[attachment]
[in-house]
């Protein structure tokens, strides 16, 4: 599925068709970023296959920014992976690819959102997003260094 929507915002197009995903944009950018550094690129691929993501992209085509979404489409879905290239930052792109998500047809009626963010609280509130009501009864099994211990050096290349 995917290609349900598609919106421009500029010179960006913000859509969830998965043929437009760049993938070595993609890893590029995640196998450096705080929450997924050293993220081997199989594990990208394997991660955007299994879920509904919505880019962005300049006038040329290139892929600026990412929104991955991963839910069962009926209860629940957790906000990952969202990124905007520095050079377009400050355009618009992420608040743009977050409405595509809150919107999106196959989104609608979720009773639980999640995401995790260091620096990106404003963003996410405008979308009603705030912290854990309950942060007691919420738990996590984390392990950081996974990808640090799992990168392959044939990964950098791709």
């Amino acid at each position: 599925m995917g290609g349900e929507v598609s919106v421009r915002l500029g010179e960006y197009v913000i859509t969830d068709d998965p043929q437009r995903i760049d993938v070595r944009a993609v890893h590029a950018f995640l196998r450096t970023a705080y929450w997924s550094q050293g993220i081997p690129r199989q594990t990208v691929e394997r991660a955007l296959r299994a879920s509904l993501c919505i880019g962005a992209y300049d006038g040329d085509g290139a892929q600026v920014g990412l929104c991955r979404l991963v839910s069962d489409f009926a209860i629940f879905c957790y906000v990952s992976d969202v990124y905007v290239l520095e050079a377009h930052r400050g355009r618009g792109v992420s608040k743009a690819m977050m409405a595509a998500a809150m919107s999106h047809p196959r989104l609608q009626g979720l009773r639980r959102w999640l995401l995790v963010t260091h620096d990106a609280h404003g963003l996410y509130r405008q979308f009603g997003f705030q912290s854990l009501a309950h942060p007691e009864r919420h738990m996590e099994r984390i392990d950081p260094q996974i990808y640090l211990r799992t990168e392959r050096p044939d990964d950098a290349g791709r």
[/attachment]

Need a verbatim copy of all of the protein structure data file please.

[in-house]
């Protein structure tokens, strides 16, 4: 599925068709970023296959920014992976690819959102997003260094 929507915002197009995903944009950018550094690129691929993501992209085509979404489409879905290239930052792109998500047809009626963010609280509130009501009864099994211990050096290349 995917290609349900598609919106421009500029010179960006913000859509969830998965043929437009760049993938070595993609890893590029995640196998450096705080929450997924050293993220081997199989594990990208394997991660955007299994879920509904919505880019962005300049006038040329290139892929600026990412929104991955991963839910069962009926209860629940957790906000990952969202990124905007520095050079377009400050355009618009992420608040743009977050409405595509809150919107999106196959989104609608979720009773639980999640995401995790260091620096990106404003963003996410405008979308009603705030912290854990309950942060007691919420738990996590984390392990950081996974990808640090799992990168392959044939990964950098791709």
């Amino acid at each position: 599925m995917g290609g349900e929507v598609s919106v421009r915002l500029g010179e960006y197009v913000i859509t969830d068709d998965p043929q437009r995903i760049d993938v070595r944009a993609v890893h590029a950018f995640l196998r450096t970023a705080y929450w997924s550094q050293g993220i081997p690129r199989q594990t990208v691929e394997r991660a955007l296959r299994a879920s509904l993501c919505i880019g962005a992209y300049d006038g040329d085509g290139a892929q600026v920014g990412l929104c991955r979404l991963v839910s069962d489409f009926a209860i629940f879905c957790y906000v990952s992976d969202v990124y905007v290239l520095e050079a377009h930052r400050g355009r618009g792109v992420s608040k743009a690819m977050m409405a595509a998500a809150m919107s999106h047809p196959r989104l609608q009626g979720l009773r639980r959102w999640l995401l995790v963010t260091h620096d990106a609280h404003g963003l996410y509130r405008q979308f009603g997003f705030q912290s854990l009501a309950h942060p007691e009864r919420h738990m996590e099994r984390i392990d950081p260094q996974i990808y640090l211990r799992t990168e392959r050096p044939d990964d950098a290349g791709r």